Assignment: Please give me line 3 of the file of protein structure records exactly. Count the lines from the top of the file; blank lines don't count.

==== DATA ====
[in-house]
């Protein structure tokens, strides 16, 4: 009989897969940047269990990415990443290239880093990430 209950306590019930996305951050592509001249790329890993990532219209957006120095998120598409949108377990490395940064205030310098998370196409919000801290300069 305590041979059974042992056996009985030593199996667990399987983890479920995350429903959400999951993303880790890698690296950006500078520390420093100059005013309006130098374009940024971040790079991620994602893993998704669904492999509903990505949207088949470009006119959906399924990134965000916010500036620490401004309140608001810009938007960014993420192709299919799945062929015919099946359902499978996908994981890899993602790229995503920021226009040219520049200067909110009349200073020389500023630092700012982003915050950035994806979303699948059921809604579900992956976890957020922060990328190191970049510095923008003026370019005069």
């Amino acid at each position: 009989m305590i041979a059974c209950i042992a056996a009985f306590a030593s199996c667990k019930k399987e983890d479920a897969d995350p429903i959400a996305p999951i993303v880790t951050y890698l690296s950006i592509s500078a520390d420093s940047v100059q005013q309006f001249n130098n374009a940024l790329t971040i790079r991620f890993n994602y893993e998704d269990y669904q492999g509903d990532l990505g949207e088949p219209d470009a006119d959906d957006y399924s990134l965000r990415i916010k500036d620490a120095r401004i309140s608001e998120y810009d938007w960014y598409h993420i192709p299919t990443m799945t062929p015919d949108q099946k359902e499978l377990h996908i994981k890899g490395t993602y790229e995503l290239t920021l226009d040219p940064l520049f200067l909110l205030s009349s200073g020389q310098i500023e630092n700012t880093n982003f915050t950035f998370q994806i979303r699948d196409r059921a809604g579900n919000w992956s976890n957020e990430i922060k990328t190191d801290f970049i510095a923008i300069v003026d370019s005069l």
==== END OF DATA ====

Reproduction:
């Amino acid at each position: 009989m305590i041979a059974c209950i042992a056996a009985f306590a030593s199996c667990k019930k399987e983890d479920a897969d995350p429903i959400a996305p999951i993303v880790t951050y890698l690296s950006i592509s500078a520390d420093s940047v100059q005013q309006f001249n130098n374009a940024l790329t971040i790079r991620f890993n994602y893993e998704d269990y669904q492999g509903d990532l990505g949207e088949p219209d470009a006119d959906d957006y399924s990134l965000r990415i916010k500036d620490a120095r401004i309140s608001e998120y810009d938007w960014y598409h993420i192709p299919t990443m799945t062929p015919d949108q099946k359902e499978l377990h996908i994981k890899g490395t993602y790229e995503l290239t920021l226009d040219p940064l520049f200067l909110l205030s009349s200073g020389q310098i500023e630092n700012t880093n982003f915050t950035f998370q994806i979303r699948d196409r059921a809604g579900n919000w992956s976890n957020e990430i922060k990328t190191d801290f970049i510095a923008i300069v003026d370019s005069l």